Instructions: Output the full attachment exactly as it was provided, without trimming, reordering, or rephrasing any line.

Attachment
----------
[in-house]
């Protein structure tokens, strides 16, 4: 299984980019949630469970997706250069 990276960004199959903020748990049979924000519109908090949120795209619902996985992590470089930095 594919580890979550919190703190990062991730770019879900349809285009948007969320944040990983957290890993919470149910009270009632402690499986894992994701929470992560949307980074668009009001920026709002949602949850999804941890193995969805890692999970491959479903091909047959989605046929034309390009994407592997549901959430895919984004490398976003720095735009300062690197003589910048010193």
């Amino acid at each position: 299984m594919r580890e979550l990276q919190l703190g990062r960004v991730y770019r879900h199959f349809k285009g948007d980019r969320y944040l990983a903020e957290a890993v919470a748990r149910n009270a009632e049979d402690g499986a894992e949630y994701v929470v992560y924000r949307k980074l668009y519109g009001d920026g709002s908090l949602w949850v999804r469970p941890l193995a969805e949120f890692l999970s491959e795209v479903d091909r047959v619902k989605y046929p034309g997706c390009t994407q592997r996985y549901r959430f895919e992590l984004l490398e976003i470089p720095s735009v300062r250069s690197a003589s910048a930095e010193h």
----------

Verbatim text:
[in-house]
């Protein structure tokens, strides 16, 4: 299984980019949630469970997706250069 990276960004199959903020748990049979924000519109908090949120795209619902996985992590470089930095 594919580890979550919190703190990062991730770019879900349809285009948007969320944040990983957290890993919470149910009270009632402690499986894992994701929470992560949307980074668009009001920026709002949602949850999804941890193995969805890692999970491959479903091909047959989605046929034309390009994407592997549901959430895919984004490398976003720095735009300062690197003589910048010193």
């Amino acid at each position: 299984m594919r580890e979550l990276q919190l703190g990062r960004v991730y770019r879900h199959f349809k285009g948007d980019r969320y944040l990983a903020e957290a890993v919470a748990r149910n009270a009632e049979d402690g499986a894992e949630y994701v929470v992560y924000r949307k980074l668009y519109g009001d920026g709002s908090l949602w949850v999804r469970p941890l193995a969805e949120f890692l999970s491959e795209v479903d091909r047959v619902k989605y046929p034309g997706c390009t994407q592997r996985y549901r959430f895919e992590l984004l490398e976003i470089p720095s735009v300062r250069s690197a003589s910048a930095e010193h």